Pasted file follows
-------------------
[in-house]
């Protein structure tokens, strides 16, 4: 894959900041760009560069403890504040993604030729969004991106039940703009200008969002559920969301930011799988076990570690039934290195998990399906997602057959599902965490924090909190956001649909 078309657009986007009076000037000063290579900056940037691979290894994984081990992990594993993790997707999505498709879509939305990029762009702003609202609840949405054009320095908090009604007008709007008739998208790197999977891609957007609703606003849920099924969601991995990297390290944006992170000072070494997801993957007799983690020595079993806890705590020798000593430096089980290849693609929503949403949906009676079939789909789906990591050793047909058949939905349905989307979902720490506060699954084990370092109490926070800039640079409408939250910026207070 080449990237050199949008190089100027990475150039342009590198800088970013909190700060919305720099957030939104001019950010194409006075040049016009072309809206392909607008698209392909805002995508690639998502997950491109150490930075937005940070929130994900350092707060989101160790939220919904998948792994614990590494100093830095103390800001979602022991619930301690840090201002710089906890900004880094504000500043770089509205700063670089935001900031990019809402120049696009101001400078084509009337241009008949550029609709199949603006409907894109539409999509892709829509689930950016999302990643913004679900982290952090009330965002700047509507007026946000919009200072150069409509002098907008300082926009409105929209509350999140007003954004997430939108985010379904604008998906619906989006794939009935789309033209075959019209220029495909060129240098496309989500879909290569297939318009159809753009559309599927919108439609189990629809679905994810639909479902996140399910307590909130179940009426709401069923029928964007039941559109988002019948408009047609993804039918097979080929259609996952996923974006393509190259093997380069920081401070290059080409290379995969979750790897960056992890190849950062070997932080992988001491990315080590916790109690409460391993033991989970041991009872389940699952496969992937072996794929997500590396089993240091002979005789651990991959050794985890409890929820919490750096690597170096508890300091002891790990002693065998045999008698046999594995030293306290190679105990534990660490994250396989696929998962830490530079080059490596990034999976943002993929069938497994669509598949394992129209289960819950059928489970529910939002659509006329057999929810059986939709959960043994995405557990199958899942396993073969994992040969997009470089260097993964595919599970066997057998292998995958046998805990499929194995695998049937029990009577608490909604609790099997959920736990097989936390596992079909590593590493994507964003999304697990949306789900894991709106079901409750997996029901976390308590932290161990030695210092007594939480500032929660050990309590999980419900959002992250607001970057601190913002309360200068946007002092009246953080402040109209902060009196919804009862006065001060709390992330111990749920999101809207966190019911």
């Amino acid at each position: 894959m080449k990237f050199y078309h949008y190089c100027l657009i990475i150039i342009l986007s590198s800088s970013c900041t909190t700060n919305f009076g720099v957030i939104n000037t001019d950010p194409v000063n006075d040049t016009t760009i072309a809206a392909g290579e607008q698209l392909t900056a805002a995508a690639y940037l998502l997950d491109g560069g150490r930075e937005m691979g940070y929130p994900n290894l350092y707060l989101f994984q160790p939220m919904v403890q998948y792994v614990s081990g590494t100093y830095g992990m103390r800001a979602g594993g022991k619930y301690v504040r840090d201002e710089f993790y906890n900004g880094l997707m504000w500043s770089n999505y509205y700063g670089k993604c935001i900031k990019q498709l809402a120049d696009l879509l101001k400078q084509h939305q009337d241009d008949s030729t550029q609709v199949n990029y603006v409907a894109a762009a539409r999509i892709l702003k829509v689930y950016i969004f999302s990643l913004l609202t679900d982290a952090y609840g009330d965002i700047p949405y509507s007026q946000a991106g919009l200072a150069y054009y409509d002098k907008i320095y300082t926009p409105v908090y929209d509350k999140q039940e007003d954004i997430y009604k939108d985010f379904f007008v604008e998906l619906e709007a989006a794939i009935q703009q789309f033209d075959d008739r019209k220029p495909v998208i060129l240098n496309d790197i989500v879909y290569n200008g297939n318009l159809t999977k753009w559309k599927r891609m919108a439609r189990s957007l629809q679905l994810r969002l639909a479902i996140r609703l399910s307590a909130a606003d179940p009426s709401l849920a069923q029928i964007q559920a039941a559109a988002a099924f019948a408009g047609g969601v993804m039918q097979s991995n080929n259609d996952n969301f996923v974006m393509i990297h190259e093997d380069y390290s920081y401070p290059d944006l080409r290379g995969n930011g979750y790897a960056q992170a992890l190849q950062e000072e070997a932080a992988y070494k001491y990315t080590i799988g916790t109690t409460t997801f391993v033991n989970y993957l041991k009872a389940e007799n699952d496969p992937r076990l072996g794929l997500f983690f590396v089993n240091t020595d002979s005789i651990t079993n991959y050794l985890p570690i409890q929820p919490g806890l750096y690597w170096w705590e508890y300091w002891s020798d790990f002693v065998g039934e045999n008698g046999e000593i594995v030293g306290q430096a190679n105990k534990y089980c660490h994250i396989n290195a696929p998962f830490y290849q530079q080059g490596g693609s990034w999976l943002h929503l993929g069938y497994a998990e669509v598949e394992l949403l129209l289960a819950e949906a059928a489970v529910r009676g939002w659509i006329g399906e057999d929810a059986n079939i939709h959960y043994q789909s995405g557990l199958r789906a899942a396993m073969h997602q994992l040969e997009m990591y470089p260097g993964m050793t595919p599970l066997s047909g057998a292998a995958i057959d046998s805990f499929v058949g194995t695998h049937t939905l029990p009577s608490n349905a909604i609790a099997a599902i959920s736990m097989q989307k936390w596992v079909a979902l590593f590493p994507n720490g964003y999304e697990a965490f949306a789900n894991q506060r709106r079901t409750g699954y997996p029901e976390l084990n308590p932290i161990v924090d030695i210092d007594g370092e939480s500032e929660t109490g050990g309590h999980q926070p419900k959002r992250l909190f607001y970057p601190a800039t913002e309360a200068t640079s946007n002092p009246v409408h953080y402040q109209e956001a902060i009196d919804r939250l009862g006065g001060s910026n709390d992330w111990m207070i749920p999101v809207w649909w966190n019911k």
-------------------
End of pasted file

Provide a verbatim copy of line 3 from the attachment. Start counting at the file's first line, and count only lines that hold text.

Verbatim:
């Amino acid at each position: 894959m080449k990237f050199y078309h949008y190089c100027l657009i990475i150039i342009l986007s590198s800088s970013c900041t909190t700060n919305f009076g720099v957030i939104n000037t001019d950010p194409v000063n006075d040049t016009t760009i072309a809206a392909g290579e607008q698209l392909t900056a805002a995508a690639y940037l998502l997950d491109g560069g150490r930075e937005m691979g940070y929130p994900n290894l350092y707060l989101f994984q160790p939220m919904v403890q998948y792994v614990s081990g590494t100093y830095g992990m103390r800001a979602g594993g022991k619930y301690v504040r840090d201002e710089f993790y906890n900004g880094l997707m504000w500043s770089n999505y509205y700063g670089k993604c935001i900031k990019q498709l809402a120049d696009l879509l101001k400078q084509h939305q009337d241009d008949s030729t550029q609709v199949n990029y603006v409907a894109a762009a539409r999509i892709l702003k829509v689930y950016i969004f999302s990643l913004l609202t679900d982290a952090y609840g009330d965002i700047p949405y509507s007026q946000a991106g919009l200072a150069y054009y409509d002098k907008i320095y300082t926009p409105v908090y929209d509350k999140q039940e007003d954004i997430y009604k939108d985010f379904f007008v604008e998906l619906e709007a989006a794939i009935q703009q789309f033209d075959d008739r019209k220029p495909v998208i060129l240098n496309d790197i989500v879909y290569n200008g297939n318009l159809t999977k753009w559309k599927r891609m919108a439609r189990s957007l629809q679905l994810r969002l639909a479902i996140r609703l399910s307590a909130a606003d179940p009426s709401l849920a069923q029928i964007q559920a039941a559109a988002a099924f019948a408009g047609g969601v993804m039918q097979s991995n080929n259609d996952n969301f996923v974006m393509i990297h190259e093997d380069y390290s920081y401070p290059d944006l080409r290379g995969n930011g979750y790897a960056q992170a992890l190849q950062e000072e070997a932080a992988y070494k001491y990315t080590i799988g916790t109690t409460t997801f391993v033991n989970y993957l041991k009872a389940e007799n699952d496969p992937r076990l072996g794929l997500f983690f590396v089993n240091t020595d002979s005789i651990t079993n991959y050794l985890p570690i409890q929820p919490g806890l750096y690597w170096w705590e508890y300091w002891s020798d790990f002693v065998g039934e045999n008698g046999e000593i594995v030293g306290q430096a190679n105990k534990y089980c660490h994250i396989n290195a696929p998962f830490y290849q530079q080059g490596g693609s990034w999976l943002h929503l993929g069938y497994a998990e669509v598949e394992l949403l129209l289960a819950e949906a059928a489970v529910r009676g939002w659509i006329g399906e057999d929810a059986n079939i939709h959960y043994q789909s995405g557990l199958r789906a899942a396993m073969h997602q994992l040969e997009m990591y470089p260097g993964m050793t595919p599970l066997s047909g057998a292998a995958i057959d046998s805990f499929v058949g194995t695998h049937t939905l029990p009577s608490n349905a909604i609790a099997a599902i959920s736990m097989q989307k936390w596992v079909a979902l590593f590493p994507n720490g964003y999304e697990a965490f949306a789900n894991q506060r709106r079901t409750g699954y997996p029901e976390l084990n308590p932290i161990v924090d030695i210092d007594g370092e939480s500032e929660t109490g050990g309590h999980q926070p419900k959002r992250l909190f607001y970057p601190a800039t913002e309360a200068t640079s946007n002092p009246v409408h953080y402040q109209e956001a902060i009196d919804r939250l009862g006065g001060s910026n709390d992330w111990m207070i749920p999101v809207w649909w966190n019911k």